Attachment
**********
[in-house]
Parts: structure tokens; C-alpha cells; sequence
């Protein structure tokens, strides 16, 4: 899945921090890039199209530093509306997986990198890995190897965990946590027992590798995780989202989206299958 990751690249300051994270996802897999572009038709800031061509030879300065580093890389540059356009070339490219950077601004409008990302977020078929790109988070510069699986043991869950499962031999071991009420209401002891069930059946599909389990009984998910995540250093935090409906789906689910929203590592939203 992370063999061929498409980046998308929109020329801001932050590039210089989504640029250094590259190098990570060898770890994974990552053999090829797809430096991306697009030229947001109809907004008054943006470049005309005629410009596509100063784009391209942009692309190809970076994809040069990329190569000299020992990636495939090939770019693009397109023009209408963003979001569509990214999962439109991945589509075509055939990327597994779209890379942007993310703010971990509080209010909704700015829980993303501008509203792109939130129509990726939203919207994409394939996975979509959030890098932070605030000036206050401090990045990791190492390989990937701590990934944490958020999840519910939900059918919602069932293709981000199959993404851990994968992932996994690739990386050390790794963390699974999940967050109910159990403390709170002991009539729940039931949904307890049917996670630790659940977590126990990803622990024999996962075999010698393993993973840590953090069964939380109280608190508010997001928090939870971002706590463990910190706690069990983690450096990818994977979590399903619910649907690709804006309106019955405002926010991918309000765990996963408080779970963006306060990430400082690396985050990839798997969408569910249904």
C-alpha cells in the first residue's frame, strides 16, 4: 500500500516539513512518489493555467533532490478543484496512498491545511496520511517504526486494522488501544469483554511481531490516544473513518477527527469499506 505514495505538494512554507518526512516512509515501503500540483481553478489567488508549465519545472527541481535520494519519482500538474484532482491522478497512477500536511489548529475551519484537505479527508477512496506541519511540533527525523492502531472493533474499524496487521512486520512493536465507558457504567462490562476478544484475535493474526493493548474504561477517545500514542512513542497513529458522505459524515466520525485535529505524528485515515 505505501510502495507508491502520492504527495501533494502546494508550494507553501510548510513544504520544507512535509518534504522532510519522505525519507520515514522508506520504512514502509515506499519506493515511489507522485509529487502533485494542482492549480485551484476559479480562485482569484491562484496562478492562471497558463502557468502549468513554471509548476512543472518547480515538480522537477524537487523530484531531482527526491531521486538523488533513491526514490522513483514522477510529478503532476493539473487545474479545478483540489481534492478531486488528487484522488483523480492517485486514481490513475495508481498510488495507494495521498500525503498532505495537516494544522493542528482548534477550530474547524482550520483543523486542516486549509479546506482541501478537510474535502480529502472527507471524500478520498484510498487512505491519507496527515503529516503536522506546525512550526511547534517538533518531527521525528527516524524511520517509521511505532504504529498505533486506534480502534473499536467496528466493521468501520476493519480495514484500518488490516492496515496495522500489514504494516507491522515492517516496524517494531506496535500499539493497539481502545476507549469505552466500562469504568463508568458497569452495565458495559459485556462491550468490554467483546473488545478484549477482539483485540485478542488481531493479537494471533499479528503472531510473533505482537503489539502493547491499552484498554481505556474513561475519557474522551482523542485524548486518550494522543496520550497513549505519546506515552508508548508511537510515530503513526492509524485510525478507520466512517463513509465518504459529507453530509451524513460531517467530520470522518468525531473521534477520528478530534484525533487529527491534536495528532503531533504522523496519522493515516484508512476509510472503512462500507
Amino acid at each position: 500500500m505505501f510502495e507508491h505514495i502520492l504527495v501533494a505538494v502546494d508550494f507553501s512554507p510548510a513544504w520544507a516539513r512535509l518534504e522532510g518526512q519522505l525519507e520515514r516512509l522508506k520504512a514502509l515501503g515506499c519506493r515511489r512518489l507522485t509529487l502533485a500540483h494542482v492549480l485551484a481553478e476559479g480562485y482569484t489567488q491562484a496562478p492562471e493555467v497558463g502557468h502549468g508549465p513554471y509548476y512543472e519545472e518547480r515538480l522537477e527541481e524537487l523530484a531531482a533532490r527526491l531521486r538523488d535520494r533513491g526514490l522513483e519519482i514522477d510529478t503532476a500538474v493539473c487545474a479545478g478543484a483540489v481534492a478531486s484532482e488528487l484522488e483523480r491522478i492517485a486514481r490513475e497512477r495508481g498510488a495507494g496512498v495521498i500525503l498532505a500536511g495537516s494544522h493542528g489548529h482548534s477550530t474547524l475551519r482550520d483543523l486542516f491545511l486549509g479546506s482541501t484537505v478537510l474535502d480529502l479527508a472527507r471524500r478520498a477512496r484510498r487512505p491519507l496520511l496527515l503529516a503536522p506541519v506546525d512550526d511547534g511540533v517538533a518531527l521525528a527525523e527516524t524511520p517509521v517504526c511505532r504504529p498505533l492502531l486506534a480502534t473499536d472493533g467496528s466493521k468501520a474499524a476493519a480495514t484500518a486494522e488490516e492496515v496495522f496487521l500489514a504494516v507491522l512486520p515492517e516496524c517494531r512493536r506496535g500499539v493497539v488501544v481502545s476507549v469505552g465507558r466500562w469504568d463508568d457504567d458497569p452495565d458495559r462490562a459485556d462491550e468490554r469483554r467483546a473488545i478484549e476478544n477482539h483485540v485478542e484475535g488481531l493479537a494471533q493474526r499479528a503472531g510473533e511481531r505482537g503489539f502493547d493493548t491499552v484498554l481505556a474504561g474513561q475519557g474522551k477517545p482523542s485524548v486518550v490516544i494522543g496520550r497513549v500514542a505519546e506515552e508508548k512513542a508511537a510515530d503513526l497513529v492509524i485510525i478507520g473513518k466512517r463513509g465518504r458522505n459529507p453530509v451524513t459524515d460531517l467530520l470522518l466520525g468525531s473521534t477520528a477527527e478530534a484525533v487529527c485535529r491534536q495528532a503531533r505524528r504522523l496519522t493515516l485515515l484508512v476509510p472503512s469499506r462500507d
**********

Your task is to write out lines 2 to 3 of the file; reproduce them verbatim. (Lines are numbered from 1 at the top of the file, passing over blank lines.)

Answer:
Parts: structure tokens; C-alpha cells; sequence
């Protein structure tokens, strides 16, 4: 899945921090890039199209530093509306997986990198890995190897965990946590027992590798995780989202989206299958 990751690249300051994270996802897999572009038709800031061509030879300065580093890389540059356009070339490219950077601004409008990302977020078929790109988070510069699986043991869950499962031999071991009420209401002891069930059946599909389990009984998910995540250093935090409906789906689910929203590592939203 992370063999061929498409980046998308929109020329801001932050590039210089989504640029250094590259190098990570060898770890994974990552053999090829797809430096991306697009030229947001109809907004008054943006470049005309005629410009596509100063784009391209942009692309190809970076994809040069990329190569000299020992990636495939090939770019693009397109023009209408963003979001569509990214999962439109991945589509075509055939990327597994779209890379942007993310703010971990509080209010909704700015829980993303501008509203792109939130129509990726939203919207994409394939996975979509959030890098932070605030000036206050401090990045990791190492390989990937701590990934944490958020999840519910939900059918919602069932293709981000199959993404851990994968992932996994690739990386050390790794963390699974999940967050109910159990403390709170002991009539729940039931949904307890049917996670630790659940977590126990990803622990024999996962075999010698393993993973840590953090069964939380109280608190508010997001928090939870971002706590463990910190706690069990983690450096990818994977979590399903619910649907690709804006309106019955405002926010991918309000765990996963408080779970963006306060990430400082690396985050990839798997969408569910249904």